During some SPARC road map discussions, a particular anonymous IBM POWER enthusiast inquires:
How... are 192 S3 cores going to provide x6 throughput of 128 SPARC64-VII+ cores?The Base-Line:
This is a very interesting question... how does one get to 600% throughput increase with the release of the "M4" SPARC processor? One must consider where engineering is moving from and moving towards.
[from] SPARC64-VII+ (code-named M3)
- 4 cores per socket
- 2 thread per core
- 8 threads per socket
[to] M4 S3 Cores (based upon T4 S3 cores)
- 6 cores per socket (conservative)
- 8 threads per core (normative)
- 48 threads per socket
How to Get There:
Core swap results in 6x thread increase... now that we understand this is purely a mathematical question with definitive end result, the question REALLY is:
How can EACH S3 threads perform on-par with a SPARC VII+ thread?Let's speculate upon this question:
- Increasing cores by 50% increase in throughput by 50%
Threads no longer need to perform on-par, although a 50% per-thread increase is projected.
- Increase clock rate to 3.6GHz provides
~300% faster per-thread throughput over T1 threads.
- Out-of-Order Execution
Another significant increase in throughput over T1-T3 threads.
- Increase memory bandwidth over old T processors
Provides opportunity to ~2x socket throughput for instructions & data.
- Increase memory bandwidth in throughput over previous SPARC64 V* series
The movement from VII+ based DDR2 to DDR3 offers throughput improvement opportunity
- Increase cache
Provides faster per-thread throughput opportunities with S3, but could increase thread starvation.
- Decrease cores
Reduce number of cores & threads in a socket, to ensure all thread can run at 100% capacity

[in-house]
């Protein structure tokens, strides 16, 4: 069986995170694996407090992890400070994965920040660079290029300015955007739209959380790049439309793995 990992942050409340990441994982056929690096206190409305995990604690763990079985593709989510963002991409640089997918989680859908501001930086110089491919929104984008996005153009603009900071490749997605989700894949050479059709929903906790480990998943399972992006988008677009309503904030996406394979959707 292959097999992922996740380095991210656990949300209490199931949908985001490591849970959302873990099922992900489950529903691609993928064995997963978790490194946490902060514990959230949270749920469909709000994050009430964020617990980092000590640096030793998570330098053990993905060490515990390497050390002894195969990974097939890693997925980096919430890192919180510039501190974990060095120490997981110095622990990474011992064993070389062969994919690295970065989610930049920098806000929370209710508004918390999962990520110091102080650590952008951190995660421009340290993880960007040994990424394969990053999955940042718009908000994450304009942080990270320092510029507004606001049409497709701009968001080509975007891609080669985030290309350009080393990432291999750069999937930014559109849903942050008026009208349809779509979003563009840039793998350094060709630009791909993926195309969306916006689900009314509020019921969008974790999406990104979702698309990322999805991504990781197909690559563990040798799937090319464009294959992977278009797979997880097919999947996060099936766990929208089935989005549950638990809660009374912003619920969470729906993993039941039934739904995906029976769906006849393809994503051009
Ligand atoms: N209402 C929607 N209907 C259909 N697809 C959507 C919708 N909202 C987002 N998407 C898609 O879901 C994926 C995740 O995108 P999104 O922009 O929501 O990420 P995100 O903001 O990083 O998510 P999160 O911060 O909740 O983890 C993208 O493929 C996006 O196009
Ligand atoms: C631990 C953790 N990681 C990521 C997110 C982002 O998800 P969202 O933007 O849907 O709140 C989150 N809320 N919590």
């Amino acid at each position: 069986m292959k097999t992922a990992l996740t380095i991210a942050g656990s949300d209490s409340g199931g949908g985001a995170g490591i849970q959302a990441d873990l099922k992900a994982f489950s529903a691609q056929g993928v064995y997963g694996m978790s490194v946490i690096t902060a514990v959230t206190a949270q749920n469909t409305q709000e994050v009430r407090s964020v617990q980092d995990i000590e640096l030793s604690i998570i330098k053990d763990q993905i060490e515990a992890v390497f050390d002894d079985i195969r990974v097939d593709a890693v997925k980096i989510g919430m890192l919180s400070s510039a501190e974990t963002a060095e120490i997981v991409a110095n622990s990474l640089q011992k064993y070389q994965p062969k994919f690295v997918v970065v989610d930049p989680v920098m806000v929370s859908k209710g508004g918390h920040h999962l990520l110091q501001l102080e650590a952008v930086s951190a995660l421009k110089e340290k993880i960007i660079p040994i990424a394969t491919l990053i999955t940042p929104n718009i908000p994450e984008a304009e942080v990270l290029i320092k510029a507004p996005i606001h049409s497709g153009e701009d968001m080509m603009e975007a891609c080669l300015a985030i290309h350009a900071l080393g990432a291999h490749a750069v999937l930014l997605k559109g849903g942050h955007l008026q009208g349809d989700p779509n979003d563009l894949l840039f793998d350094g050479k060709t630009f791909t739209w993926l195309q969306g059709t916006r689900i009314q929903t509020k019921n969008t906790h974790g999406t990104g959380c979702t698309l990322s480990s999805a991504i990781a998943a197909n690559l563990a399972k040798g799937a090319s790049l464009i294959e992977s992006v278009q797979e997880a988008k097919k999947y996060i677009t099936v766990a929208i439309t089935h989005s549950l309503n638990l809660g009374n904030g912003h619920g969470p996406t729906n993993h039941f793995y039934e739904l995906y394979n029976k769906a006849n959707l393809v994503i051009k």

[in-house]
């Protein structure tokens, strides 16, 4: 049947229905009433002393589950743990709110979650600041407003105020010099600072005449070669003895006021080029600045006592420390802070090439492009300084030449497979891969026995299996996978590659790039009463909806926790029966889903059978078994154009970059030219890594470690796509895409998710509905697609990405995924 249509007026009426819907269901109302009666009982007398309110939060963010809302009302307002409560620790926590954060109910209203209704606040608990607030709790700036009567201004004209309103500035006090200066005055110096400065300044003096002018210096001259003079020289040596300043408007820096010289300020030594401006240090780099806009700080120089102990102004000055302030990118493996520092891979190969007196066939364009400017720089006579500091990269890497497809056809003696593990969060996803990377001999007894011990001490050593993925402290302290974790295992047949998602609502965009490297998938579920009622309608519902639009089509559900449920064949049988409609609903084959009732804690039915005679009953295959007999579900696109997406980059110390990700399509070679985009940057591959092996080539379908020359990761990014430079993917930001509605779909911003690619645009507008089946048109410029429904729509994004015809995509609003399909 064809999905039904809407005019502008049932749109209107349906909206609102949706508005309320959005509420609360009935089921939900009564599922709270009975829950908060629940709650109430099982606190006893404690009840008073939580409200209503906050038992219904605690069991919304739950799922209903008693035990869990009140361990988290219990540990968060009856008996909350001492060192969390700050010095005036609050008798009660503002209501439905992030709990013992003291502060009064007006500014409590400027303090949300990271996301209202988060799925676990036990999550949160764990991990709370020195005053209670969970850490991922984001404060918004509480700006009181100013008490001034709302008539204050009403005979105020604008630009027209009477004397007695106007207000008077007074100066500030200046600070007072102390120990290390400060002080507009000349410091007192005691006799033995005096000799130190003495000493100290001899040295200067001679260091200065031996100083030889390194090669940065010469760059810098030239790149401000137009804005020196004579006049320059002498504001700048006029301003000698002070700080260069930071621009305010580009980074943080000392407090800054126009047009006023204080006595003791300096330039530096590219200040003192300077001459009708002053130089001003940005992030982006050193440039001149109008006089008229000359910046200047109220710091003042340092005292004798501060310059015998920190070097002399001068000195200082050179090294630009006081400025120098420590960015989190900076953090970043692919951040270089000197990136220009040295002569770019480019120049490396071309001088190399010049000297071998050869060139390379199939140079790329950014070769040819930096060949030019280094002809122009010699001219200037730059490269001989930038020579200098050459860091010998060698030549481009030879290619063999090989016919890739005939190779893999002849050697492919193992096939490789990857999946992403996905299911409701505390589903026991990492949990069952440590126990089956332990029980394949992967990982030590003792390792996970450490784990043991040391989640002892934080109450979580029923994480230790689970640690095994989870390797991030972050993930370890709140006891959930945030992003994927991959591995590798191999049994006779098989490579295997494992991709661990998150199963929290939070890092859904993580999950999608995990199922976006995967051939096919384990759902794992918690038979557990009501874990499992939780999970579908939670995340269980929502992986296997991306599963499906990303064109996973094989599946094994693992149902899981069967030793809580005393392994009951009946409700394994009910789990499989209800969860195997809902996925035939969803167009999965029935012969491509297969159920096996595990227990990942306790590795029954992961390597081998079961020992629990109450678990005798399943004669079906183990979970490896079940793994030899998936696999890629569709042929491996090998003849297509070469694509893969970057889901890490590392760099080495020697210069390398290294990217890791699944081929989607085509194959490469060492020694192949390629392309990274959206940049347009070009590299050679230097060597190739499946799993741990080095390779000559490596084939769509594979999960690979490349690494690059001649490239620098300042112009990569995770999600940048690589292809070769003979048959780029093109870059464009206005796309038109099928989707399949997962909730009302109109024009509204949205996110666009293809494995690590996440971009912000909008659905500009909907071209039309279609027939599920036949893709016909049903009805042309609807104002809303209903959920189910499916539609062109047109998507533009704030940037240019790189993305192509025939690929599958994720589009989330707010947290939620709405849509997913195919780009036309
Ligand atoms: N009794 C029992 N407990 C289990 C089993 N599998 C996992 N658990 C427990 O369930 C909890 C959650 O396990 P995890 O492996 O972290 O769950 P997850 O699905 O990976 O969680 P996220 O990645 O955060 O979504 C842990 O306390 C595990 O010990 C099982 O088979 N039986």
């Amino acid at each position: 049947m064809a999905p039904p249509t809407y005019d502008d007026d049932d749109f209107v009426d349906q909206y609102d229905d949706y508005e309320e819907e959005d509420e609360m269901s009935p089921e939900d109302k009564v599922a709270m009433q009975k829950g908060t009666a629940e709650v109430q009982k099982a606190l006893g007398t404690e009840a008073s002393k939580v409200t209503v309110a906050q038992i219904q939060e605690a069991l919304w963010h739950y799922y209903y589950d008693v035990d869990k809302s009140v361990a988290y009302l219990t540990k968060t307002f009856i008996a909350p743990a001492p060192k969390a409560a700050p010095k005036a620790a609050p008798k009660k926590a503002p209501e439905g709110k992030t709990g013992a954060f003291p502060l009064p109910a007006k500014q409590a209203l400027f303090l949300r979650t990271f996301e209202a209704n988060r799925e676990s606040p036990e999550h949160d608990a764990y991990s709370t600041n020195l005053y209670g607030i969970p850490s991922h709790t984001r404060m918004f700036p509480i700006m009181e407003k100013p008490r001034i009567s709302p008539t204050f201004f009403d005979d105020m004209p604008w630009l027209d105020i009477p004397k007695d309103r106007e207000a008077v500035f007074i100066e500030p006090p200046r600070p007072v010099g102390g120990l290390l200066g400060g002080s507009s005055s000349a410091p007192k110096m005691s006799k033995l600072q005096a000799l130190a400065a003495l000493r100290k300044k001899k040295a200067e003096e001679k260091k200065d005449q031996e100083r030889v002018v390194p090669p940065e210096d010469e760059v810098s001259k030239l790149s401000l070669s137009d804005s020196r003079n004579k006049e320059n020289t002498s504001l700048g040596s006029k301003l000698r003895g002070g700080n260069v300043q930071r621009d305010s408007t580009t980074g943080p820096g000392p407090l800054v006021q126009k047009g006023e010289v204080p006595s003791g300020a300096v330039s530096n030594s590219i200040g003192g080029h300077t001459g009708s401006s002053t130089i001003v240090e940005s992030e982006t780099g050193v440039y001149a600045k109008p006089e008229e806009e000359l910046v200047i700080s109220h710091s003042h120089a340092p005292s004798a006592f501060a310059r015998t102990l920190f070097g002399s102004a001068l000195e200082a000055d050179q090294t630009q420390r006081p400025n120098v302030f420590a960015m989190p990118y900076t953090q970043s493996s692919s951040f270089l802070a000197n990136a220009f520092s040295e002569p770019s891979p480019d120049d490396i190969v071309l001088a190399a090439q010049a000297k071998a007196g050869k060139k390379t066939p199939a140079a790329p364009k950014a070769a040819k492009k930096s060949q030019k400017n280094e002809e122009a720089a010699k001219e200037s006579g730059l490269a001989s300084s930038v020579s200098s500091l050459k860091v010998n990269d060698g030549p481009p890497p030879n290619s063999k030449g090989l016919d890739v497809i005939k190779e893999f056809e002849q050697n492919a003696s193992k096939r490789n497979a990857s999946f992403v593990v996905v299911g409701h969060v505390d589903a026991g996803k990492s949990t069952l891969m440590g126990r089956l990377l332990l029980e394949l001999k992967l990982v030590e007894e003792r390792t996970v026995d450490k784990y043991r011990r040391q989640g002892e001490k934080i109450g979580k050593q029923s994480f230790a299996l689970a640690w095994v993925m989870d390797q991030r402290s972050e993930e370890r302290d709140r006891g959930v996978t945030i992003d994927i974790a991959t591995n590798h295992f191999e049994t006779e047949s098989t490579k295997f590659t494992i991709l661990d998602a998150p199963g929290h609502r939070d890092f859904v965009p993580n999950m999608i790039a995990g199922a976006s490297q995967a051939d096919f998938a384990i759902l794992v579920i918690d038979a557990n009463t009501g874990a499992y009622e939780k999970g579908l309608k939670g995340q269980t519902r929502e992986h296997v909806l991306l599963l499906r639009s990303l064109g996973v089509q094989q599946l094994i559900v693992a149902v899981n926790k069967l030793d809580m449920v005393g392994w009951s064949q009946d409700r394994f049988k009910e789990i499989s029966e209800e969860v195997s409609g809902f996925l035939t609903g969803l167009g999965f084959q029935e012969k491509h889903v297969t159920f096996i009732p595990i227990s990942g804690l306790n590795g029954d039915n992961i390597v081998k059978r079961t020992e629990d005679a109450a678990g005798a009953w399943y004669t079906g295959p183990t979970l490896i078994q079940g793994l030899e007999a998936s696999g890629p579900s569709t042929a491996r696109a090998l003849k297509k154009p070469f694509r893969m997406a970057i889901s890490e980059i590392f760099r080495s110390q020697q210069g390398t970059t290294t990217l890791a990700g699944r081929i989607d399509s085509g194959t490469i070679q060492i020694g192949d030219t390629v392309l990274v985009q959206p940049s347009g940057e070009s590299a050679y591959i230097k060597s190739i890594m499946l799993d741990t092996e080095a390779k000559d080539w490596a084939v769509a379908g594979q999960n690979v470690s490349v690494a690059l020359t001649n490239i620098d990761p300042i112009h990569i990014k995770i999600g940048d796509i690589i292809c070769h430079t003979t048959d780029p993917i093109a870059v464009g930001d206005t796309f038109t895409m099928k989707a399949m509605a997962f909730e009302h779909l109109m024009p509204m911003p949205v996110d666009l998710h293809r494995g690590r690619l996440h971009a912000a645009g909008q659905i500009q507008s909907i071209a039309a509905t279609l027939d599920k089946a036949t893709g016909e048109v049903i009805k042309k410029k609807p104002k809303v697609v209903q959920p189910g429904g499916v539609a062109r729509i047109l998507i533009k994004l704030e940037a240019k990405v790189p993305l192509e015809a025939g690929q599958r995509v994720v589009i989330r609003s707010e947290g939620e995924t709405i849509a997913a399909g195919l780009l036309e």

Of course, it is not only about the hardware, software has a lot to do with it.
- Produce more database operations (i.e. integer) in hardware, instead of in software, specialized applications such as Oracle RDBMS perform faster on nearly every operation.
- Add compression in hardware
I/O throughput increases 500% to 1000% with no CPU impact.
Oracle 11g RDBMS or Solaris ZFS /w compression hosting any databases see benefit.
- Solaris ZFS support of LogZilla (ZFS ZIL Write Cache)
Regular file system applications experience extremely high file system write throughput.
- Solaris ZFS support of ReadZilla (ZFS Read Cache)
Regular file system applications experience extremely high file system read throughput.
Oracle does not appear that far off, from producing the numbers they suggest, with standard applications. They have the technology to do every step, from thread performance acceleration, to storage performance accleration, to I/O performance acceleration, to file system acceleration, to application performance acceleration.
A cursory and objective look at the numbers demonstrate how it is possible - it is not solely about the cores... but the cores are key to understanding how it is possible.